Via Francigena

Day 74 – Montefiascone to Viterbo: bye bye Lake Bolsena…hello Via Cassia Antica!

The stage


👣 18 km by foot – Saturday 4 September

Shortly after leaving Montefiascone, we turned around and waved goodbye to the beautiful Lake Bolsena, which almost became a travel companion in the last couple of days. Vineyards and olive trees, on the other hand, keep traveling with us and make me feel like we’ll never say goodbye.

A long stretch of today’s walk was along the Via Cassia Antica, a stone ancient Roman road, so-called ‘Basolato’, which Romans had built to easily come in and out of Rome, mainly for commercial and military purposes. We’re walking exactly where the Roman legions and merchants used to…and I can faintly imagine how many people walked this trail before us.

I was filming this beautiful road when it started raining. We all pulled out our rain jackets and continued walking. After about one hour the rain stopped, and the air stayed fresh for the rest of the morning, with clouds keeping us shaded. After these last days of excessive heat, this cool breeze is simply amazing!

At some point during our walk, a filming crew from the region, TG Lazio, caught up with us: they came to film and interview us for the regional news channel on public TV! We have been told by people before that they saw us on TV…but this is more outstanding than ever! And although we walked a bit slower with then, to let them take all the footage they needed, we arrived in Viterbo, our destination for today, ahead of schedule. 📹🎤

The mayor and other members of local authorities were waiting for us beside a brand-new colorful mural under a tunnel, depicting pilgrims walking towards Viterbo and the writing ‘Benvenuti a Viterbo’. The painter was just finishing the last letter when we arrived! What an ingenious way of valorizing a tunnel, a piece of the Via that was probably not as nice before, allowing pilgrims to really feel at home at their arrival. 🎨

From here we moved into the city center of Viterbo. I’ve been here last year as well, but every time I am surprised by its beauty and by its authenticity: some parts of the town are still truly medieval, giving you the feeling of traveling through time. We attended the official inauguration of the new Via Francigena InfoPoint, opened and operated by CAI Vierbo, where pilgrims can get their credential stamped plus all kinds of information about facilities, accommodation, and services along the route, in the province and beyond. A very inspiring model that every town along the Via should take inspiration from and maybe replicate. Why not even create a network of infopoints?! ℹ️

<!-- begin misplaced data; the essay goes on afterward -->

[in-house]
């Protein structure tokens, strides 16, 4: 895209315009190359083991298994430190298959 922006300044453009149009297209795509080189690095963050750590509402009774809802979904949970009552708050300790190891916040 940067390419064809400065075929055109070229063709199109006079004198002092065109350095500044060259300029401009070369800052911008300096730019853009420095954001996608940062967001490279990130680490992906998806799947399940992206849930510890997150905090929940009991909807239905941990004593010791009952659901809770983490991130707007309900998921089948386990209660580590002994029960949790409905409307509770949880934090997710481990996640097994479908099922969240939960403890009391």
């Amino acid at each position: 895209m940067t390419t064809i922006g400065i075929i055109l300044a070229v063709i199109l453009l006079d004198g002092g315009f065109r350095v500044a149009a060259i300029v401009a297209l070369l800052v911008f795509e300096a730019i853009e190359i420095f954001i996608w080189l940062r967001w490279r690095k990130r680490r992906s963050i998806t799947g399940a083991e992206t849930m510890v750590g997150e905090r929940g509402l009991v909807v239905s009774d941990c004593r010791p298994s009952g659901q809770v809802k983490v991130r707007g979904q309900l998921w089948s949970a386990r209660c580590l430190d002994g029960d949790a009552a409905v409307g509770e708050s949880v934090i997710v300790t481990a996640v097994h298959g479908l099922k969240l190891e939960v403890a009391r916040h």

We then visited the church in ‘Piazza del Pellegrino’ (Pilgrim’s Square), where our group of pilgrims, and the pilgrim’s stick, were blessed. We finally signed the pilgrim’s stone at Cinzia Chiuli’s stone and ceramics workshop: all pilgrims passing in Viterbo can go to Cinzia’s laboratory and sign their names on a stone that, someday, will become part of a monument dedicated to pilgrimage. We finally visited the knights templar museum and some parts of the undergrounds of Viterbo – yes, actual ancient underground rooms, corridors and crypts!

Tomorrow we have a break day in Viterbo – a chance to really travel in time and get lost in the labyrinthic stone streets of the city center. We will also have a book-binding workshop in the morning, with a professional artisan – a proper moment of rest and meditation before getting back to our feet!



– Walking the ancient Via Cassia

– Being filmed and interviewed for the regional TV!

– Seeing the new mural dedicated to the Via Francigena and visiting the undergrounds of Viterbo



Myra Stals, social media manager (EAVF)

Luca Bruschi, Director (EAVF)

Silvio Marino, Regione Lazio

Marguerite Bravay, RTR ambassador

Mary Jane, RTR ambassador

Enrico Baroni, videomaker

Eva Allevi and Linda Tambosi, Ragazze in Gamba

Members of the Via Francigena Montefiascone association

Representatives of the Via Romea Germanica

Several local walkers